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The conventional wisdom, or at least the knee-jerk reaction, appears to be that investors should buy the fertilizer stocks and specifically the potash miners due to the conflict in Ukraine. The theory is that potential sanctions against Russia could reduce the recent market share seized by the country upon the breakup of the Belarussian cartel and price cuts of the commodity to primarily gain contracts in China.
The breakup of the partnership between Belaruskali and OAO Uralkali, which controlled nearly half of the world market, had great implications for North American miners that are apart of the Canpotex marketing arrangement. Shares of Potash Corp (NYSE: POT ) , Mosaic (NYSE: MOS ) , and Intrepid Potash (NYSE: IPI ) were crushed in the process due to the slashing of the high prices and large margins maintained by the arrangement.
The theory appears to have a lot of holes, however. These range from the concept that sanctions against Russia would include fertilizers needed for global food supply to feed the world to the idea that the primary potash customer of China would accept paying higher prices to obtain its potash from Belarus and Canada. This is especially problematic considering that the North American miners generated outlandish profits prior to the pricing collapse. It is hard to justify that sanctions could return the power to exhort market-leading margins.
Potash Corp would benefit the most
In the event that China actually complies with a sanction that would allow fertilizer and especially potash prices to soar, Potash Corp would be the major beneficiary. The company controls roughly 50% of Canpotex and had sky-high 50% gross margins for potash that shrunk to 40% during the fourth quarter of 2013. The other fertilizers produced by Potash Corp struggle to reach even the 40% gross margin level. The company's stock previously traded around $43 and collapsed to below $30 on the breakup in Russia. If anything, the recent stock price return to over $33 appears to be unjustified considering the structural change in the sector that isn't likely to return.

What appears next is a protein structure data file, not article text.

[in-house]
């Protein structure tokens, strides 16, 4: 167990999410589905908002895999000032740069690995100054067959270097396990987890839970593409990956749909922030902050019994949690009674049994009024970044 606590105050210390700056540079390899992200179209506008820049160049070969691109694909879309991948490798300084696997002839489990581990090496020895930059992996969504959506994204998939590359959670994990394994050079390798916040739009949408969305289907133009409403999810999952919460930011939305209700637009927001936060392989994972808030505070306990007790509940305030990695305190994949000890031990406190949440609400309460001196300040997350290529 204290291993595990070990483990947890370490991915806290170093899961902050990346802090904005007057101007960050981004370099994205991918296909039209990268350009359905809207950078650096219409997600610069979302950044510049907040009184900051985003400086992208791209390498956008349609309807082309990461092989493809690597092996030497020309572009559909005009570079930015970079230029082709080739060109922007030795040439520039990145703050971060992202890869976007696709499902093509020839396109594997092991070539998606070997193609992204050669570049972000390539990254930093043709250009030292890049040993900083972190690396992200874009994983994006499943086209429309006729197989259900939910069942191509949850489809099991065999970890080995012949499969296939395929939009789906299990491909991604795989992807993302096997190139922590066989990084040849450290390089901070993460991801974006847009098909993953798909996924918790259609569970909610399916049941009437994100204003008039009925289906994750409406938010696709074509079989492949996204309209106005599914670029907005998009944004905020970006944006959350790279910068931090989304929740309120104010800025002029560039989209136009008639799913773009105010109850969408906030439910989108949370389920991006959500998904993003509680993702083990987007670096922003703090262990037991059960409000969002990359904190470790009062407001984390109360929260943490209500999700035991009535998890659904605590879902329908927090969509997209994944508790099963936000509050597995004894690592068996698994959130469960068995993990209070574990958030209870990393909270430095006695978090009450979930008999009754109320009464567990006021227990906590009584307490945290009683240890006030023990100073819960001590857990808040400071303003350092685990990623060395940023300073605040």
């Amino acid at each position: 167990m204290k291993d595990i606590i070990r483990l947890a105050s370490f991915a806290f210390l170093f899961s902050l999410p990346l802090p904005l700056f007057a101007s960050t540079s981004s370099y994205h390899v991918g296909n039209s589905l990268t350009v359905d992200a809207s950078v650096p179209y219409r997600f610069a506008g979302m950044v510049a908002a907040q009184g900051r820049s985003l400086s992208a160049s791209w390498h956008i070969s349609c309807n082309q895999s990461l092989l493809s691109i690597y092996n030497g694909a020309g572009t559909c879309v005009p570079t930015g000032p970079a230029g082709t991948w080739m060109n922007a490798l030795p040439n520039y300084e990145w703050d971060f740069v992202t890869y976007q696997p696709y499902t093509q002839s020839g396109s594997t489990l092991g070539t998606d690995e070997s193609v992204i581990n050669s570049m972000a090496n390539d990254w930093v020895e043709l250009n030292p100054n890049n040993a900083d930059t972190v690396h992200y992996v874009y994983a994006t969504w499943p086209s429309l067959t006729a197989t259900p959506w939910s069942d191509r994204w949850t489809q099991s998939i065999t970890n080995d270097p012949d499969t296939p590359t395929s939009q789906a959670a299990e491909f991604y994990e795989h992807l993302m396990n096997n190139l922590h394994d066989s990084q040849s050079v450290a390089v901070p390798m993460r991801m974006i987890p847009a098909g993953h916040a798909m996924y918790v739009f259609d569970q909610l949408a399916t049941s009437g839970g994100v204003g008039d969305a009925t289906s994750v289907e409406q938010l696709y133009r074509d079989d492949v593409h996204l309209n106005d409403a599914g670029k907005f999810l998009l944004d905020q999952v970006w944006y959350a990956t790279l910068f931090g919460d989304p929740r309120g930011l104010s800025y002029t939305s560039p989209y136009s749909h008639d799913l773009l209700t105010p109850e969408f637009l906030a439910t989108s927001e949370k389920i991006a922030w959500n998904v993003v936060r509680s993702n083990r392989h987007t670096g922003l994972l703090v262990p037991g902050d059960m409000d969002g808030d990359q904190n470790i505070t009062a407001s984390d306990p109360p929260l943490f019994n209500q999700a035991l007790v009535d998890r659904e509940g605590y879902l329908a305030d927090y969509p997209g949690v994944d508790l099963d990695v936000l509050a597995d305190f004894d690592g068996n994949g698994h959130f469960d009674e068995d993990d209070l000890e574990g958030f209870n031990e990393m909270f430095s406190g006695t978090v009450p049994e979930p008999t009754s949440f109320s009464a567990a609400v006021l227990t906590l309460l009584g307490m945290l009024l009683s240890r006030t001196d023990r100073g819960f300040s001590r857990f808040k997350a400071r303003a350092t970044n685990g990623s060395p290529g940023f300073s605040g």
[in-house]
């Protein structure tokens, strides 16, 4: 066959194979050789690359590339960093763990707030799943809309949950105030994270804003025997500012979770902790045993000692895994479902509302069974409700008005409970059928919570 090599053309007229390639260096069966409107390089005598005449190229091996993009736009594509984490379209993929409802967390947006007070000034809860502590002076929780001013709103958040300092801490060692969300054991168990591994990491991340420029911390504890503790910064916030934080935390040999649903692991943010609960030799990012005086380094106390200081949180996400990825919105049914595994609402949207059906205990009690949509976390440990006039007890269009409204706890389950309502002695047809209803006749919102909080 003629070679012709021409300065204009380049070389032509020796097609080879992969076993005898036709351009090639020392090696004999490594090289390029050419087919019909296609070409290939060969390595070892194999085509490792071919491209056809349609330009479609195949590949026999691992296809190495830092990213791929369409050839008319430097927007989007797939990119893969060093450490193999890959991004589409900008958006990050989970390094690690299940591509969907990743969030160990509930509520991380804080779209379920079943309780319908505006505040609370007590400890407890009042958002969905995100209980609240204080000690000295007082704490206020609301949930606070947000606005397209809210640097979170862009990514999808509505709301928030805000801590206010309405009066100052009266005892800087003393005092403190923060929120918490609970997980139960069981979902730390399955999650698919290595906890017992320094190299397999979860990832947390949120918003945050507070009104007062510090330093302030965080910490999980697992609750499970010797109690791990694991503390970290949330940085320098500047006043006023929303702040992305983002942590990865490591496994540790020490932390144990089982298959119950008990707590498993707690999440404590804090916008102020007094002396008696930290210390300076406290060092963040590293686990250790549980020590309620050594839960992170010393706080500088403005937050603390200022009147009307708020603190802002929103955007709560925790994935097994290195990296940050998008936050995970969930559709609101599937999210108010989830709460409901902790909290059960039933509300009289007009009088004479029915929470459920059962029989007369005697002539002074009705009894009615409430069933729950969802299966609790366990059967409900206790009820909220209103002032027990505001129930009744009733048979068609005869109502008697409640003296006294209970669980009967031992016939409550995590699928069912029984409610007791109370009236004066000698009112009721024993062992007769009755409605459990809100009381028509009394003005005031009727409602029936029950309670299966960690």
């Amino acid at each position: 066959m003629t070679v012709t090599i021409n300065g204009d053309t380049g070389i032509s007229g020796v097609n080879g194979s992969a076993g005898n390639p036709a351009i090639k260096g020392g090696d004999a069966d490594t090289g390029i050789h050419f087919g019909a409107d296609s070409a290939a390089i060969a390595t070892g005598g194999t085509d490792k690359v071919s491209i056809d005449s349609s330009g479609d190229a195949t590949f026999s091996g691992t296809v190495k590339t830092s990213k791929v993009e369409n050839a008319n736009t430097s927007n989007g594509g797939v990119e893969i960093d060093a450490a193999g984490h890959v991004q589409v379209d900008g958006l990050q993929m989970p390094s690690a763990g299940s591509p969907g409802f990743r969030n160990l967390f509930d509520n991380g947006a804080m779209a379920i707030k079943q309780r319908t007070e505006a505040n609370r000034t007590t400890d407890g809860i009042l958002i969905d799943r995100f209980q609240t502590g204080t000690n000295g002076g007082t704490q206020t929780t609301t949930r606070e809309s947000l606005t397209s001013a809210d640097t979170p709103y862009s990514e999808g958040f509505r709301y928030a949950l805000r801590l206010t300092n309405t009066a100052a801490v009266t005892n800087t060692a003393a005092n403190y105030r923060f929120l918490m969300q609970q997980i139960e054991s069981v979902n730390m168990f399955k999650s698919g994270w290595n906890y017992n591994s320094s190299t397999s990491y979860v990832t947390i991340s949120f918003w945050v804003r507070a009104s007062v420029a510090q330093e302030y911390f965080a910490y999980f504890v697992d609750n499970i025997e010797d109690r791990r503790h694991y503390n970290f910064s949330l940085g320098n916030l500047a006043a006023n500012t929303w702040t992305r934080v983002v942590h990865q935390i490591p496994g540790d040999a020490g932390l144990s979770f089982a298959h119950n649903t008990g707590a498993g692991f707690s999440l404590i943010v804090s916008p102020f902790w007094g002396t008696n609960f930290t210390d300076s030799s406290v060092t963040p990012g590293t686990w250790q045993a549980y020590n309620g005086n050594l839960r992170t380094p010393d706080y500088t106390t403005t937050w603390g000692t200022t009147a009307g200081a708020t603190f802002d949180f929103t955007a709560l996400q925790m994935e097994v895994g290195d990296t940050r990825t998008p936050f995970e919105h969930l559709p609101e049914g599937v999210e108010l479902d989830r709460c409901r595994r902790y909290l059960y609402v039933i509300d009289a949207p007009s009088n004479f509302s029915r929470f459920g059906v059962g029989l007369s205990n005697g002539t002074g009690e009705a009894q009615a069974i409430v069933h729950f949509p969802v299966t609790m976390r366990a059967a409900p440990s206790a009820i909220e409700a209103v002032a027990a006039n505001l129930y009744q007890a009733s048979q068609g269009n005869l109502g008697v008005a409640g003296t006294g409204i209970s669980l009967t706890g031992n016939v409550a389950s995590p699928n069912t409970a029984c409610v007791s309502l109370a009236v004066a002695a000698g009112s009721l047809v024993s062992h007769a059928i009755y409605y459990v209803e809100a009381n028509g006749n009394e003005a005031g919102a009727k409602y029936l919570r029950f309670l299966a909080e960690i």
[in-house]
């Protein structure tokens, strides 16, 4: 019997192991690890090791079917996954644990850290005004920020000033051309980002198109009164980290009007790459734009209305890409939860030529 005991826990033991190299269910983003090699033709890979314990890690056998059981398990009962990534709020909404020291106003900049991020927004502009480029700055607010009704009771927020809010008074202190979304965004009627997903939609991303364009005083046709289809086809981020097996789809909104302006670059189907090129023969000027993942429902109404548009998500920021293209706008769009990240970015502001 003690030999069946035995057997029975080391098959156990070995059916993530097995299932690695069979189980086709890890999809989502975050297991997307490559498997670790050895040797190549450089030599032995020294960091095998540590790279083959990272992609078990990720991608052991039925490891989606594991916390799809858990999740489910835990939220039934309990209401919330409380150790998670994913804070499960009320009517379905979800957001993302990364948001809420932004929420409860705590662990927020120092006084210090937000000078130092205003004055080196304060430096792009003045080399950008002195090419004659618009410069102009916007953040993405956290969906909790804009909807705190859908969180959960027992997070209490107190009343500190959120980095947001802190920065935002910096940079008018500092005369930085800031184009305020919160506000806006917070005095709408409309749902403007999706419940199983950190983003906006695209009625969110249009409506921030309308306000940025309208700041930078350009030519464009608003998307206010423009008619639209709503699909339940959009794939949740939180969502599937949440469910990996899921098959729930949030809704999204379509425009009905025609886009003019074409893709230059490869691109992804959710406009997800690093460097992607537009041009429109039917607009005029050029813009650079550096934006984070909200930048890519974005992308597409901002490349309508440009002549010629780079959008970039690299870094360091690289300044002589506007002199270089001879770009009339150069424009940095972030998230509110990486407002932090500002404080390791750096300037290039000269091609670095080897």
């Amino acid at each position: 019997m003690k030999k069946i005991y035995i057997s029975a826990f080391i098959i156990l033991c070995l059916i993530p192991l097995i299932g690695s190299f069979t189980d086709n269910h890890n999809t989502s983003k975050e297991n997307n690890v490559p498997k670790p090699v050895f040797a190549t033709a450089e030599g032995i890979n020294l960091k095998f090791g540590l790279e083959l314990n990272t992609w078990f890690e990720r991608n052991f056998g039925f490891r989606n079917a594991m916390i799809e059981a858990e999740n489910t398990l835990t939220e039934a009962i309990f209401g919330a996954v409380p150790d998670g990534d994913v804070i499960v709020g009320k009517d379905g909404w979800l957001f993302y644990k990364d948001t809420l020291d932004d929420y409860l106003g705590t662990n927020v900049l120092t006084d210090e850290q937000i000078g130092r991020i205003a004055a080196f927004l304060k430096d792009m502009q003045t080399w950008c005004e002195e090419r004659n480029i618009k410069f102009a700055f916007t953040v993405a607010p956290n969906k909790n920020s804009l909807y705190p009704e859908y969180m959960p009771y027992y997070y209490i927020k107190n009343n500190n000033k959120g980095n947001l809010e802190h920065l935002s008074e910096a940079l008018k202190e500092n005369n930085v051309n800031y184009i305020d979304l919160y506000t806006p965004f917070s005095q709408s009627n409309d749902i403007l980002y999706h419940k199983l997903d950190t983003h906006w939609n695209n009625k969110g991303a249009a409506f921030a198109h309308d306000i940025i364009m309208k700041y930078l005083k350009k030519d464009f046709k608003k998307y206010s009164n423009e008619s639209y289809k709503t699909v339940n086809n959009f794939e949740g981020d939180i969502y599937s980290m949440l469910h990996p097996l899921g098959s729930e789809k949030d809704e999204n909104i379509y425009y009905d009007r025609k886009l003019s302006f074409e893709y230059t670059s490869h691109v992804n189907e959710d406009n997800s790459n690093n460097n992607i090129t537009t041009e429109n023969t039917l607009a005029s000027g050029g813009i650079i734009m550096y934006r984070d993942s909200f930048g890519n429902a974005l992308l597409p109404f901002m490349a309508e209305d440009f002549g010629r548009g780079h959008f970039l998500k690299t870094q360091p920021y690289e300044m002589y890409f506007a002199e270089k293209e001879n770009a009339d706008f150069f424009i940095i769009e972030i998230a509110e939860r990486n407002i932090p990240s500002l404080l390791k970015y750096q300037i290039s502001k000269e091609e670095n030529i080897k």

Both Mosaic and Intrepid Potash would provide secondary options to benefit from a return of pricing power. Mosaic obtains substantially more revenue from phosphates, but the potash business was nearly as lucrative with the substantially higher margins. In the fourth quarter alone, Mosaic recorded gross margins of 12% on phosphates sales of $1.6 billion and 21% on potash sales of $652 million. The gross margin for potash plunged from 41% in the previous year period.
Intrepid Potash is a risky small play in the sector, only generating revenue of $336 million in 2013. Due to lower pricing for potash and operational issues, the company generated a loss for the fourth quarter. Intrepid Potash is clearly at the mercy of the pricing arrangements obtained from the global players.
China controls the keys
As with just about all global commodities outside of oil, the insatiable demand to modernize and grow the power of China has made the country the primary user of most major commodities. In that manner, the country can typically drive the price of commodities based on usage. Potash is no different, with the recent breakup of the Belarussian arrangement allowing Russia to snap up market share in China by offering lower prices. As of last October, Uralkali had dramatically increased market share in China to 73%; this was up from only 26% back in May.
Recently, Canpotex made news by signing a contract to deliver 700,000 tons to China. Considering that the pricing wasn't released, the general theory is that the North American cartel had to accept substantially reduced prices.
Investors should use great caution rushing into investing in fertilizer stocks on the back of expected sanctions in Russia. Any sanction would unlikely include potash that is needed to grow the world's food supply. Not to mention, China is a major customer that would unlikely accept paying higher prices. If anything, a cornered Russia might dump potash in China to obtain much-needed cash to fund the government under sanctions. The margins for potash are still higher than other fertilizers, suggesting an unlikely road to higher prices in the future.
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